When Gov. Susana Martinez gave her first State of the State address on Jan. 1, 2011, she emphasized two priorities: improving education and keeping businesses in New Mexico. But SFR has found that, in the 15 months since Martinez took office, the New Mexico Public Education Department has paid out more than three times as much in professional service contracts to out-of-state education contractors than to those located in New Mexico. What’s more, it’s unclear whether some of them have produced tangible results.
SFR filed a request under the state Inspection of Open Records Act to see whether PED’s expenditures line up with Martinez’ stated priorities. The results: Since Jan. 1, 2011, PED has paid more than $6.5 million in professional service contracts to out-of-state providers, compared to $2.1 million for in-state providers. (SFR’s analysis does not include contracts with public schools for preschool and other services. Including these data would have altered the totals; for instance, according to the New Mexico Sunshine Portal, PED paid approximately $1.3 million to Albuquerque Public Schools “to provide for preK services” in fiscal year 2012. For a full list of the contracts SFR included, scroll down to the bottom of this article.)
PED, for its part, contests SFR’s analysis. PED spokesman Larry Behrens sent SFR an email shortly before deadline asserting that, when intergovernmental and public school contracts are included, the FY12 total comes to $9.7 million for in-state contracts and just shy of $1 million for out-of-state.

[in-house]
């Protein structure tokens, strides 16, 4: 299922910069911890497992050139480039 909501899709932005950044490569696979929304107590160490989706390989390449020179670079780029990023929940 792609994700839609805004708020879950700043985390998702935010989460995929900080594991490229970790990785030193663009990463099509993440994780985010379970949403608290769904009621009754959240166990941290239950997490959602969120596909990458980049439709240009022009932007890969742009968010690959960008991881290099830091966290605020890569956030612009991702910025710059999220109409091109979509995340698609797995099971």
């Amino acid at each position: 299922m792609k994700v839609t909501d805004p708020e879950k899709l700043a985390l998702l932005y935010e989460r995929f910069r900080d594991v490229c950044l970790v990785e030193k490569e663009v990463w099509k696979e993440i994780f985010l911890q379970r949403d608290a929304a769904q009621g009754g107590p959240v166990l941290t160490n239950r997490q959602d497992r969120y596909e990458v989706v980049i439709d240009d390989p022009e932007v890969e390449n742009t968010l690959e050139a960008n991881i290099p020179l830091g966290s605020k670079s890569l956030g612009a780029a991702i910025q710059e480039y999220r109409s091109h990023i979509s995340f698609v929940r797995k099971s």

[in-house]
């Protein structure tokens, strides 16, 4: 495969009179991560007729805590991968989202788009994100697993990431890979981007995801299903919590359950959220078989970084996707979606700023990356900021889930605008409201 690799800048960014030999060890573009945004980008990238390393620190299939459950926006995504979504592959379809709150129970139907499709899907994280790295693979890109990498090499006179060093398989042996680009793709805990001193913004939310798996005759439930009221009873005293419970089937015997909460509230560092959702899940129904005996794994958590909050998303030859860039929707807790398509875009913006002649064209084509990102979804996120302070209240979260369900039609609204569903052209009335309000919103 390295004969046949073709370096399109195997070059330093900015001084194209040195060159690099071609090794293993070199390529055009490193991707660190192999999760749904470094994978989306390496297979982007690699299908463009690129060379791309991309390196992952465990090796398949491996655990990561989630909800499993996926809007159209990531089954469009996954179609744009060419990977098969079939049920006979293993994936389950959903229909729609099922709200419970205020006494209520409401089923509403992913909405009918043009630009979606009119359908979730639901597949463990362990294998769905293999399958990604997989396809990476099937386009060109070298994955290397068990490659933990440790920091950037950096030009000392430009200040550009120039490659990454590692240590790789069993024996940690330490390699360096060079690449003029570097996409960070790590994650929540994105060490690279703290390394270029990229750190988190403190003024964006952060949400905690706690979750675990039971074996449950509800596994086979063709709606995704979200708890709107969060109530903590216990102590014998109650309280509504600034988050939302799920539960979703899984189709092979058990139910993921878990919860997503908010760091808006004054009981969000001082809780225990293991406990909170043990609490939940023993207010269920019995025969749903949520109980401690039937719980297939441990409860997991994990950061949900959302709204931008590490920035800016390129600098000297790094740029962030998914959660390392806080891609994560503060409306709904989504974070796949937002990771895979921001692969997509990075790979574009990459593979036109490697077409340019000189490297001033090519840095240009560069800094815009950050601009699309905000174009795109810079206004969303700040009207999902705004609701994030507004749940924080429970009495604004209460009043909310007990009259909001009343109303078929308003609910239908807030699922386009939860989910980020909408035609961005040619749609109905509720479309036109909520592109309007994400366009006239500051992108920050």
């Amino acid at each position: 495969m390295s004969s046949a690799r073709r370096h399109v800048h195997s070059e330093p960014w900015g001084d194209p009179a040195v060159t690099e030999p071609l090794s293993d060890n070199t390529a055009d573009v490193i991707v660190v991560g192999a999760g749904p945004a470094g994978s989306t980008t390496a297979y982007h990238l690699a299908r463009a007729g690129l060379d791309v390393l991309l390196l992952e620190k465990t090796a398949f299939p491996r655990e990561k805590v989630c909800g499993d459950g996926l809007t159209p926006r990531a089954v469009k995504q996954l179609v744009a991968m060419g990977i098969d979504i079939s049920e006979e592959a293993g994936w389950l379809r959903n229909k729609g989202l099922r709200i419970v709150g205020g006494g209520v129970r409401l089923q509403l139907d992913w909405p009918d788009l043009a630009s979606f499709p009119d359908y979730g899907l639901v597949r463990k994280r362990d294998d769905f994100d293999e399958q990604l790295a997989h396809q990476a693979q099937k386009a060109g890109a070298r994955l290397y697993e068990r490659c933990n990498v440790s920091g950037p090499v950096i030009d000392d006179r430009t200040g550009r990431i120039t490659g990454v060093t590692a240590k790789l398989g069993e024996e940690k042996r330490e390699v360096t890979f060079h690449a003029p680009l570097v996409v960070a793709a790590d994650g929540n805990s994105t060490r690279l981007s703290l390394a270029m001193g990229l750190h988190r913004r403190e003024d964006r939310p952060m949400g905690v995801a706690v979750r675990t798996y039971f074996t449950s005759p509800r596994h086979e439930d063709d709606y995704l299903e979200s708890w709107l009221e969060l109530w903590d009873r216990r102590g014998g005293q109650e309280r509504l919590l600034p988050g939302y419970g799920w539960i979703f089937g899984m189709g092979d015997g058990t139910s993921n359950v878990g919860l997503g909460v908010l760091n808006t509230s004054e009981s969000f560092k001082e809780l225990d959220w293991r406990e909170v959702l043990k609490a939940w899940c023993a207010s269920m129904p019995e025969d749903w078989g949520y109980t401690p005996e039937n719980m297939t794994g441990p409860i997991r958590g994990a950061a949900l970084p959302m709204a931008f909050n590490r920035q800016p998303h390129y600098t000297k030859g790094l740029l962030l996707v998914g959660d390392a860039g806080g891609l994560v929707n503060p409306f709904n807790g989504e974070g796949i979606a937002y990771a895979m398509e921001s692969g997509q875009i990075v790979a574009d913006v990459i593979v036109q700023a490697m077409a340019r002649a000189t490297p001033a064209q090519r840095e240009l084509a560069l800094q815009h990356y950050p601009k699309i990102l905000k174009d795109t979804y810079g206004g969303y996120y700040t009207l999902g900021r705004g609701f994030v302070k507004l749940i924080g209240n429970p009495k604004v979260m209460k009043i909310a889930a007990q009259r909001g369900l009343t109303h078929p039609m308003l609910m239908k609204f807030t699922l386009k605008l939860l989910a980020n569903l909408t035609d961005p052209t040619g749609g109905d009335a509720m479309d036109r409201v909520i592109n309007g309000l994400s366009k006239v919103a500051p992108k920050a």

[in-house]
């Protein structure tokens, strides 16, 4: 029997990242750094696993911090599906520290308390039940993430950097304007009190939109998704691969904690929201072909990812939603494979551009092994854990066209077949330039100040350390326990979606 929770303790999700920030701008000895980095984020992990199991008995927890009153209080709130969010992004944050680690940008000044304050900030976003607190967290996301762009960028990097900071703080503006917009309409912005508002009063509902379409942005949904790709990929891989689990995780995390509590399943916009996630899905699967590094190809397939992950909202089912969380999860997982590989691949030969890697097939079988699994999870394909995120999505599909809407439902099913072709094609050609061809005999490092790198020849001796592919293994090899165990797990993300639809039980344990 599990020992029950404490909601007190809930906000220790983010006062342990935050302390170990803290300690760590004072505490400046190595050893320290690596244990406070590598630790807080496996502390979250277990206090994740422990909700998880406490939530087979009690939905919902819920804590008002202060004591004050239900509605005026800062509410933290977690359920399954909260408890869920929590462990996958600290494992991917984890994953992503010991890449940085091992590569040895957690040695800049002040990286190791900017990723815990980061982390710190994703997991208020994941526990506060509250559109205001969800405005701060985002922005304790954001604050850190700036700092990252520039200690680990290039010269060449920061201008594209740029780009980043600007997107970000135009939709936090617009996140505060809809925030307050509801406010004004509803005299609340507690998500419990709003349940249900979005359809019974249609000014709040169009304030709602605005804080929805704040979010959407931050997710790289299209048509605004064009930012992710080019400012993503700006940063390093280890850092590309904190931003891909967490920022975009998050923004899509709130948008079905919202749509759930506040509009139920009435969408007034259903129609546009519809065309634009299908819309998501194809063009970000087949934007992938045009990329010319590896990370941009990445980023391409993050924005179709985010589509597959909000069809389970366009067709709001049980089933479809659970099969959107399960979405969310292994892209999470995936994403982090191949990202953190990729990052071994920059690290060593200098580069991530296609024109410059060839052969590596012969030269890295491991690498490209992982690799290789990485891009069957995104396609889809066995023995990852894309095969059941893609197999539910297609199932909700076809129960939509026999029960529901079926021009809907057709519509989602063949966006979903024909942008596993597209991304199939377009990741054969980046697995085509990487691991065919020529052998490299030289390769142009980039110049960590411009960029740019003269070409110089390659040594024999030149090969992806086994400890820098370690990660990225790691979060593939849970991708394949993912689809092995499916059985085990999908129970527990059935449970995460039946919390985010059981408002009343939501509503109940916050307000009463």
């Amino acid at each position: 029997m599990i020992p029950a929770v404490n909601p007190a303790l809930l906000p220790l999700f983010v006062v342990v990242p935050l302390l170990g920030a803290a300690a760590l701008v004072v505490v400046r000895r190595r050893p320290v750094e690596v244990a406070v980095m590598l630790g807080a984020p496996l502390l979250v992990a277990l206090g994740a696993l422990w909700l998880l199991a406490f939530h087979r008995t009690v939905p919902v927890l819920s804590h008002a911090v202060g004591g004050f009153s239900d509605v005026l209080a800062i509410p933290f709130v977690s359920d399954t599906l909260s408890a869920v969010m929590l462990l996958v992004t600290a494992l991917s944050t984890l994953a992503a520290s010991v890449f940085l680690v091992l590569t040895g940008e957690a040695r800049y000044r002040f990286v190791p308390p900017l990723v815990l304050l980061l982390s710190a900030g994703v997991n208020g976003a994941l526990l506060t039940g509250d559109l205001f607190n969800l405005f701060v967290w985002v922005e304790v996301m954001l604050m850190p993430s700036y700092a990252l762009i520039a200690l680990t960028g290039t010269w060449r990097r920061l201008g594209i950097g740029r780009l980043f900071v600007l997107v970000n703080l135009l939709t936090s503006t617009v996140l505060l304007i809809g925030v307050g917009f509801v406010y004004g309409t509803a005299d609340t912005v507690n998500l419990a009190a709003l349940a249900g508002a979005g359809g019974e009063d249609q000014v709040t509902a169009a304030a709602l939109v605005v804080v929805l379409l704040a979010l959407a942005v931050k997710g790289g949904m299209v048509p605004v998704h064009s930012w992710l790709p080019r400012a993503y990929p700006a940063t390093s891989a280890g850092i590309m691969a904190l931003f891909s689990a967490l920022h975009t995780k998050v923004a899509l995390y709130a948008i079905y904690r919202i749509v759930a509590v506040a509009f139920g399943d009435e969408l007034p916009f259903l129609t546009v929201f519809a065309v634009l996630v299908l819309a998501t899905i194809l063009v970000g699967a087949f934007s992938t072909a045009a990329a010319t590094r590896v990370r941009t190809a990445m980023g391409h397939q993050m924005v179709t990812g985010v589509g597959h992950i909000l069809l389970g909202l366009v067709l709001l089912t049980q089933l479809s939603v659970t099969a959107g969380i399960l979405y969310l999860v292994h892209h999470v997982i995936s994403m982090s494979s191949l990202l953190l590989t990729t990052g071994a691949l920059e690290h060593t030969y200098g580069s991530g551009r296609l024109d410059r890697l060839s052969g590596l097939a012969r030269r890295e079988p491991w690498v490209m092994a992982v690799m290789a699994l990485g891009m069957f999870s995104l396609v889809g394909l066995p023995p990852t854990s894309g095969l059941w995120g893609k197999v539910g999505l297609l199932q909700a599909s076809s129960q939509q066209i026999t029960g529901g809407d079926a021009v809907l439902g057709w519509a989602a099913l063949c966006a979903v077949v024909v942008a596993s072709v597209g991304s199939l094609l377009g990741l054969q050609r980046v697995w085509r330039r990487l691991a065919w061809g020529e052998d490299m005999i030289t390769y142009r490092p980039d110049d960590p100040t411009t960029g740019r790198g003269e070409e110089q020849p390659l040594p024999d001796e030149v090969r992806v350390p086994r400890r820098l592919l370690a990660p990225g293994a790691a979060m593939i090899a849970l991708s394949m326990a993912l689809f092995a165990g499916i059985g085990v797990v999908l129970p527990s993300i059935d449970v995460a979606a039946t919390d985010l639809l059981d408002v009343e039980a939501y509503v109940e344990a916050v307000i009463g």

“[W]e do not agree with any of the numbers you have presented,” Behrens writes, noting that some contracts are with organizations such as the College Board, which administers the Preliminary Scholastic Aptitude Test.
But Behrens’ analysis also lists a $1.9 million contract with Measured Progress, a private company whose website states that it is headquartered in New Hampshire and has offices in Colorado, Kentucky and New York, as an in-state contractor. (Scroll down to see the spreadsheet Behrens sent SFR.)
TOP THREE CONTRACTS:
Measured Progress - Dover, NH
Provide Standards Based Assessment data for New Mexico
Save the Children – Westport, Conn.
(total of two contracts)
Develop after school and summer literacy programs and physical
activity / nutrition programs
for rural NM schools
American Institute of Research - Washington, DC
(total of three contracts)
Develop alternative performance assessments for NM students
A company based in Santa Monica, Calif., got more than $400,000 to help New Mexico comply with federal food service requirements. SFR could not find a website or working phone number for that company, and PED did not provide additional information about the contract before press time. A woman based in Tallahassee, Florida, who has no online presence, received $34,000 to “provide technical assistance” to Education Secretary-designate Hanna Skandera and other PED staff “in areas of communication, parent, teacher and public outreach and educational policy.” A Fort Worth, Texas, contractor named Cathie Lynn Carothers was paid over $31,000 in May 2011 to help PED hire “key people” to assist with Native American and Hispanic education policy. Almost a year later, the post to head the Indian Education Division is still vacant. State Rep. Ray Begaye, D-San Juan, has said that PED risks running afoul of the state Indian Education Act by failing to fill that post.